In addition to the lowered rate, the substitute version also creates a rural economic development account and prohibits local governments from passing their own taxes on carbon emissions. Another change in the new bill will reduce state car tab fees for vehicle owners whose income is under 200 percent of the federal poverty level.

During the meeting, the committee passed several amendments as well, including an exemption for aluminum refineries and aluminum producers, which was sponsored by Carlyle.

The package still faces obstacles: Senate and House Democratic leadership, while publicly open to the concept of a carbon tax, have not named it as a priority piece of legislation they want to pass during this session.

However, Senate Majority Leader Sharon Nelson, D-Maury Island, said at a Jan. 30 press conference that the carbon tax proposal has “gained a lot of steam since we got into session.”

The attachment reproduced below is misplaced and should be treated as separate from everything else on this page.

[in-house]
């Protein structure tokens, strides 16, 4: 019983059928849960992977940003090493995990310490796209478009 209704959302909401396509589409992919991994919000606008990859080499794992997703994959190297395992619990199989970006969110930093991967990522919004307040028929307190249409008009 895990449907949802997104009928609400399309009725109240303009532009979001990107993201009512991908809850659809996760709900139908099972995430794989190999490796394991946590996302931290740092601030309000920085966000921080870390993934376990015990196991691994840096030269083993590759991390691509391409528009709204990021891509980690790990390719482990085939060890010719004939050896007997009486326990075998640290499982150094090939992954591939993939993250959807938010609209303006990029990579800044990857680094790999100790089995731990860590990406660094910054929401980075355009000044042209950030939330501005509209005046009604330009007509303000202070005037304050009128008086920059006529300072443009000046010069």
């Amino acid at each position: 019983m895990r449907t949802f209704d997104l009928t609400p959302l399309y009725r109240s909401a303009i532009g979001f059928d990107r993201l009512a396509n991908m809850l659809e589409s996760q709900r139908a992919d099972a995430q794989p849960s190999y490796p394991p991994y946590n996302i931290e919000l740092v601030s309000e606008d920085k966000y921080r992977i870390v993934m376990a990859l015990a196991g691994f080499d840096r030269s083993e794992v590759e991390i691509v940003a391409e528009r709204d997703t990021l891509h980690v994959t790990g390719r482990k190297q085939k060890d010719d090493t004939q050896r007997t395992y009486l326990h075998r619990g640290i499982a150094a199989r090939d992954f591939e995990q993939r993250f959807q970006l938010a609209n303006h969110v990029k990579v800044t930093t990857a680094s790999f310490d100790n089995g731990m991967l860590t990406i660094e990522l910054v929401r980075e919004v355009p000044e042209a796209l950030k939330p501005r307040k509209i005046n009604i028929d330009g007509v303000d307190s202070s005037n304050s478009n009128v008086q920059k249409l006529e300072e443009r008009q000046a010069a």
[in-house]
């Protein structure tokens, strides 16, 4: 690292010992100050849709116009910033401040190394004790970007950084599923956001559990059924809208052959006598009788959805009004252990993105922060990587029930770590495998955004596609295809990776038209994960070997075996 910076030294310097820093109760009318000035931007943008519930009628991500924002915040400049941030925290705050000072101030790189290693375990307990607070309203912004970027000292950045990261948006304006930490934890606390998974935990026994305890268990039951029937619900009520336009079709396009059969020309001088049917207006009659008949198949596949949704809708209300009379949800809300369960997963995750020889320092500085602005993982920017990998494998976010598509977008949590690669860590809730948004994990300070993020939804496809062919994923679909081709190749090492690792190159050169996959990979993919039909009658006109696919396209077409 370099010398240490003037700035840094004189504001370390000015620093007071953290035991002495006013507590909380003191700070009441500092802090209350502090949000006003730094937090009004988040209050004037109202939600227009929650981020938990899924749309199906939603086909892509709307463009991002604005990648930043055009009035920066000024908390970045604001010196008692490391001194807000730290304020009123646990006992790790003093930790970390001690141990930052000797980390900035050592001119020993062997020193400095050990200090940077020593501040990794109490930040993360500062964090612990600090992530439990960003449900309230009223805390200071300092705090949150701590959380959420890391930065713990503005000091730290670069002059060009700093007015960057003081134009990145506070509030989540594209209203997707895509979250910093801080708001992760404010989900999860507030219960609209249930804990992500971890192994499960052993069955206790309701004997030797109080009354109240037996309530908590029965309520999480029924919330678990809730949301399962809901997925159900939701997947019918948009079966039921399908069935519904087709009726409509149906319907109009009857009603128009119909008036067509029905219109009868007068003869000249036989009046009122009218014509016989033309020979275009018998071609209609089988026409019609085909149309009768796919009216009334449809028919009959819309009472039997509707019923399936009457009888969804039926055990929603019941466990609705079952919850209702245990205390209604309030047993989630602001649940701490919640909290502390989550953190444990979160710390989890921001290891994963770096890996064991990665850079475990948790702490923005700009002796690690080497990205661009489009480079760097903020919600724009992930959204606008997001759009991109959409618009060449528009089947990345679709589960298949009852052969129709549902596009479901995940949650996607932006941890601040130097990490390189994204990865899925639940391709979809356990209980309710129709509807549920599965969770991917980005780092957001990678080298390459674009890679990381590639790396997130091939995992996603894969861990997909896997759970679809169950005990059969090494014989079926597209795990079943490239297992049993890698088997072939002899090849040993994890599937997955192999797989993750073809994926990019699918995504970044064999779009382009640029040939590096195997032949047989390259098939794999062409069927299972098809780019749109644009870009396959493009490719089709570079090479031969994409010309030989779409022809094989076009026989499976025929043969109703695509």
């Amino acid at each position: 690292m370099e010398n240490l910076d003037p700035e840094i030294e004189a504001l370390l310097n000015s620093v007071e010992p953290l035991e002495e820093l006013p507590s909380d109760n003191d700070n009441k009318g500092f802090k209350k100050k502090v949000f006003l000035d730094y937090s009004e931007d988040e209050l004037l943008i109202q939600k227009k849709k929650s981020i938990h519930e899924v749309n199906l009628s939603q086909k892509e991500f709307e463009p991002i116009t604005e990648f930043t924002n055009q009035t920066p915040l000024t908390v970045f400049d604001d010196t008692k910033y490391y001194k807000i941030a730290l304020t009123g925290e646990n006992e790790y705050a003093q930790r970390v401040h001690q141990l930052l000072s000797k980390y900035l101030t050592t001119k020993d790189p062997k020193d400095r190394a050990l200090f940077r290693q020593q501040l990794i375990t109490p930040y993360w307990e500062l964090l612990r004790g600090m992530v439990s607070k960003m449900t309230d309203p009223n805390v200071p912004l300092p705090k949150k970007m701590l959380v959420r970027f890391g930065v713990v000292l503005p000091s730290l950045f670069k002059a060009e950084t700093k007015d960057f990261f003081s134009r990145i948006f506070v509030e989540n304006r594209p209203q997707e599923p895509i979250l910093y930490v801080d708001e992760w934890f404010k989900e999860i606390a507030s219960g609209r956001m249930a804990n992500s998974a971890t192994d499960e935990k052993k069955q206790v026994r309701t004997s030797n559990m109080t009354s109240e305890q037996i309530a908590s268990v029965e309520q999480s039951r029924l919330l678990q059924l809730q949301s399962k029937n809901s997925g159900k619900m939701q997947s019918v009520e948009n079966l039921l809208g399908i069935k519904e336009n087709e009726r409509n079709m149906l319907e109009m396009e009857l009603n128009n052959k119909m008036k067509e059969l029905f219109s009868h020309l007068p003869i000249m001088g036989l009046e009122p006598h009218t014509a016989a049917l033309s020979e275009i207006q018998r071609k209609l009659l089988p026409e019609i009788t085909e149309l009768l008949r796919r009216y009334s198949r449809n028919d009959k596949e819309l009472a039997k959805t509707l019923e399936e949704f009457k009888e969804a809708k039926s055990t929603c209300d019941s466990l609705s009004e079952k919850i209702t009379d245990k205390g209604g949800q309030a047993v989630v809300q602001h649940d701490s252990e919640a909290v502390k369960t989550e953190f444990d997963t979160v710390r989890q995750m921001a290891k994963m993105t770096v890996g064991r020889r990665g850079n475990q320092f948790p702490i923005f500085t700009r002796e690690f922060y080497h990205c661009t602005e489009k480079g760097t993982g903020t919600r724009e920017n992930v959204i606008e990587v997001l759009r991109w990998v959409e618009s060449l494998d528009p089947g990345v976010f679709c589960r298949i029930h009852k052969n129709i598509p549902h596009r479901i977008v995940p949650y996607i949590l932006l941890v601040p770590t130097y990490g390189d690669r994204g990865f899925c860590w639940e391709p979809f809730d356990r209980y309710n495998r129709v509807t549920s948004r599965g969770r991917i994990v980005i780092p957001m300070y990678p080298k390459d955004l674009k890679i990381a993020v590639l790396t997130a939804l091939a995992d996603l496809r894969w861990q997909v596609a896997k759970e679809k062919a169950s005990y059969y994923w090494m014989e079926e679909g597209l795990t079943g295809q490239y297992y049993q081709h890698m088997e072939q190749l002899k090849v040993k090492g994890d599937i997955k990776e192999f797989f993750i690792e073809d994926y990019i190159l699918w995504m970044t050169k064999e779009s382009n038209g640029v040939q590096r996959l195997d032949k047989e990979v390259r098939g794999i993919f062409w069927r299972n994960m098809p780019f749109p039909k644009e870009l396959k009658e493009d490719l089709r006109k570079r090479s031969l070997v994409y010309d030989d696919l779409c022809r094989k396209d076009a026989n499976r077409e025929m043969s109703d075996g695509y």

During the Feb. 1 committee meeting, Sen. Steve Hobbs, D-Lake Stevens, voted against the proposal, arguing that it amounted to a “pretty sizable gas tax increase,” and that the bill doesn’t invest enough in transportation infrastructure.

On the other side of the aisle, House and Senate Republican leadership has been largely opposed to the tax.

Sen. Doug Ericksen, R-Ferndale, who voted against the bill in committee, slammed it as a job killer that would drive manufacturers out of the state and condemned the variety of exemptions written into the legislation as “shocking” and “appalling.”

“What you’re doing is exempting the companies that have the most lobbyists,” he said.

Ericksen had offered an amendment to strip the bill of all its exemptions, which was voted down by the committee.

Meanwhile, environmental advocacy groups are threatening to put a carbon tax initiative before voters on the 2018 fall ballot if the Legislature fails to pass its own proposal. In 2016, voters turned down a carbon tax ballot initiative with about 40 percent in favor.

At a Jan. 30 press conference, Gov. Inslee called upon lawmakers to pass a carbon tax, citing carbon emission reduction targets passed by the Legislature in 2008.